14. Synthesis and characterization of nanocrystalline Nd{sup 3+}-doped gadolinium scandium aluminum garnet powders by a gel-combustion method

    SciTech Connect

    Su, Jing; Miao, Ju-hong; Xu, Lin-hua; Ji, Yu-qing; Wang, Chu-qin

    2012-07-15

    Graphical abstract: The graph shows the emission spectra (?{sub ex} = 808 nm) of 1 at.% Nd:GSAG powders sintered at different temperatures for 3 h. Compared with the powder sintered at 900 C, the PL intensity of the powder sintered at 1000 C decreased significantly. The changes in the PL intensity should mainly due to the crystallinity and dispersion of the powders. Highlights: ? We synthesized Nd:GSAG nano-powders by gel-combustion method successfully. ? We analyzed the structure and the morphology of the heat-treated products. ? We studied the optical characteristics of Nd:GSAG nano-powders. -- Abstract: Nd{sup 3+}-doped gadolinium scandium aluminum garnet (Nd:GSAG) precursor was synthesized by a gel combustion method using metal nitrates and citric acid as raw materials. The structure and morphology of the precursor and the sintered powders were studied by means of X-ray diffraction (XRD), infrared spectroscopy (IR) and transmission electron microscopy (TEM). The results showed that the precursor transformed into pure GSAG polycrystalline phase at about 800 C, and the powders sintered at 8001000 C were well-dispersed with average particle sizes in the range of 3080 nm. Optical properties of Nd:GSAG nano-powders were characterized by using photoluminescence spectroscopy. The highest photoluminescence intensity was achieved for the powder sintered at 900 C.

  15. Mid-Infrared Spectroscopy Analysis of the Effects of Erbium, Chromium:Yattrium-Scandium-Gallium-Garnet (Er,Cr:YSGG) Laser Irradiation on Bone Mineral and Organic Components.

    PubMed

    Benetti, Carolina; Ana, Patricia Aparecida; Bachmann, Luciano; Zezell, Denise Maria

    2015-12-01

    The effects of varying the energy density of a high-intensity erbium, chromium: yttrium-scandium-gallium-garnet (Er,Cr:YSGG) laser on the mineral and organic components of bone tissue were evaluated using Fourier transform infrared spectroscopy. Bone samples obtained from the tibias of rabbits were irradiated with five energy densities (3, 6, 8, 12, and 15 J/cm(2)), and the effects on the carbonate to phosphate ratio and in the organic components were compared with those of nonirradiated samples. The increased temperature during the laser irradiation was also measured using infrared thermography to relate the observed spectral changes to the laser thermal effects. The analyses of the infrared spectra suggests that the irradiation with Er,Cr:YSGG promoted changes in bone tissue in both the mineral and organic components that depend on the laser energy density, pointing to the importance of using the proper energy density in clinical procedures. PMID:26555304

  16. Terbium gallium garnet ceramic-based Faraday isolator with compensation of thermally induced depolarization for high-energy pulsed lasers with kilowatt average power

    SciTech Connect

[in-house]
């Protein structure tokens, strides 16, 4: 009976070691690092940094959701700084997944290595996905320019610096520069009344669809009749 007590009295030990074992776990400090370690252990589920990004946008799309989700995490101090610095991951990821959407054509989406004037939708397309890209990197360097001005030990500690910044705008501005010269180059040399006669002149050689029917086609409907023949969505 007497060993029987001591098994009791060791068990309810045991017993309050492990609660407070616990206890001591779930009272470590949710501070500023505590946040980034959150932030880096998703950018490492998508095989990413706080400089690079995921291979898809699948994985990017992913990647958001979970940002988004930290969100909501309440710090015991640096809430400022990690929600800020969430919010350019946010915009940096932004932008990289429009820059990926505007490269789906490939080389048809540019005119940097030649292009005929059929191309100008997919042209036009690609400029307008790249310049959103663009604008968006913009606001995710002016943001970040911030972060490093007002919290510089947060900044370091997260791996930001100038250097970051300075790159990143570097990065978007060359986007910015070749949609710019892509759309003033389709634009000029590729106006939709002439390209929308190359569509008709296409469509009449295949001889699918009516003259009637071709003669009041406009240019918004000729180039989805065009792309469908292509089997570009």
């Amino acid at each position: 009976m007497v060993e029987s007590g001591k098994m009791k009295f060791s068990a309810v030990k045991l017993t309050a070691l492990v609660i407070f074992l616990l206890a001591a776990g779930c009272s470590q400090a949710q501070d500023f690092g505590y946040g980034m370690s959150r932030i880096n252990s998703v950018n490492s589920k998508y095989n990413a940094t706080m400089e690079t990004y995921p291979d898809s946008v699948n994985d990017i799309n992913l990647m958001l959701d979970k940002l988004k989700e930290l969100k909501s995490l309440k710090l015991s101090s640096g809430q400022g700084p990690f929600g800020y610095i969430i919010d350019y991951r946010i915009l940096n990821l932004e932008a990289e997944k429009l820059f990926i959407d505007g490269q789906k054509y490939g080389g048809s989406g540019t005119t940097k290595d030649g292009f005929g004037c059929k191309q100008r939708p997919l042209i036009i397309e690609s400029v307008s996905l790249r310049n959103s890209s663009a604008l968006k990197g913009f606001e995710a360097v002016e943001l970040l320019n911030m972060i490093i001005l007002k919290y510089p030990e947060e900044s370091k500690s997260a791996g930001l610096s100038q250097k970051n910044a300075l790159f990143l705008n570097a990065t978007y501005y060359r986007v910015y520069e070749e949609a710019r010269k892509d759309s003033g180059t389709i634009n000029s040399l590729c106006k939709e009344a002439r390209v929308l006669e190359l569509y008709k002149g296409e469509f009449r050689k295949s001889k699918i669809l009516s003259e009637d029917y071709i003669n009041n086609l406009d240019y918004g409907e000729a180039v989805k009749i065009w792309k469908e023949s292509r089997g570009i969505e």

Yasuhara, Ryo; Snetkov, Ilya; Starobor, Alexey; Palashov, Oleg

    2014-12-15

    A scalable aperture Faraday isolator for high-energy pulsed lasers with kW-level average power was demonstrated using terbium gallium garnet ceramics with water cooling and compensation of thermally induced depolarization in a magnetic field. An isolation ratio of 35 dB (depolarization ratio γ of 3.4 × 10{sup −4}) was experimentally observed at a maximum laser power of 740 W. By using this result, we estimated that this isolator maintains an isolation ratio of 30 dB for laser powers of up to 2.7 kW. Our results provide the solution for achieving optical isolation in high-energy (100 J to kJ) laser systems with a repetition rate greater than 10 Hz.

  17. Crystal ion slicing of single-crystal magnetic garnet films

    NASA Astrophysics Data System (ADS)

    Levy, M.; Osgood, R. M.; Kumar, A.; Bakhru, H.

    1998-06-01

    Epitaxial liftoff has been used for achieving heterogeneous integration of many III-V and elemental semiconductor systems. However, it has been heretofore impossible to integrate devices of many other important material systems. A good example of this problem has been the integration of single-crystal transition metal oxides on semiconductor platforms, a system needed for on-chip thin film optical isolators. We report here an implementation of epitaxial liftoff in magnetic garnets. Deep ion implantation is used to create a buried sacrificial layer in single-crystal yttrium iron garnet (YIG) and bismuth-substituted YIG (Bi-YIG) epitaxial layers grown on gadolinium gallium garnet (GGG). The damage generated by the implantation induces a large etch selectivity between the sacrificial layer and the rest of the garnet. Ten-micron-thick films have been lifted off from the original GGG substrates by etching in phosphoric acid. Millimeter-size pieces of excellent quality have been transferred to the silicon and gallium arsenide substrates. Study of the magnetic domain structure in the detached epilayers by Faraday contrast shows no changes in film anisotropy. Optical insertion loss measurements are also presented.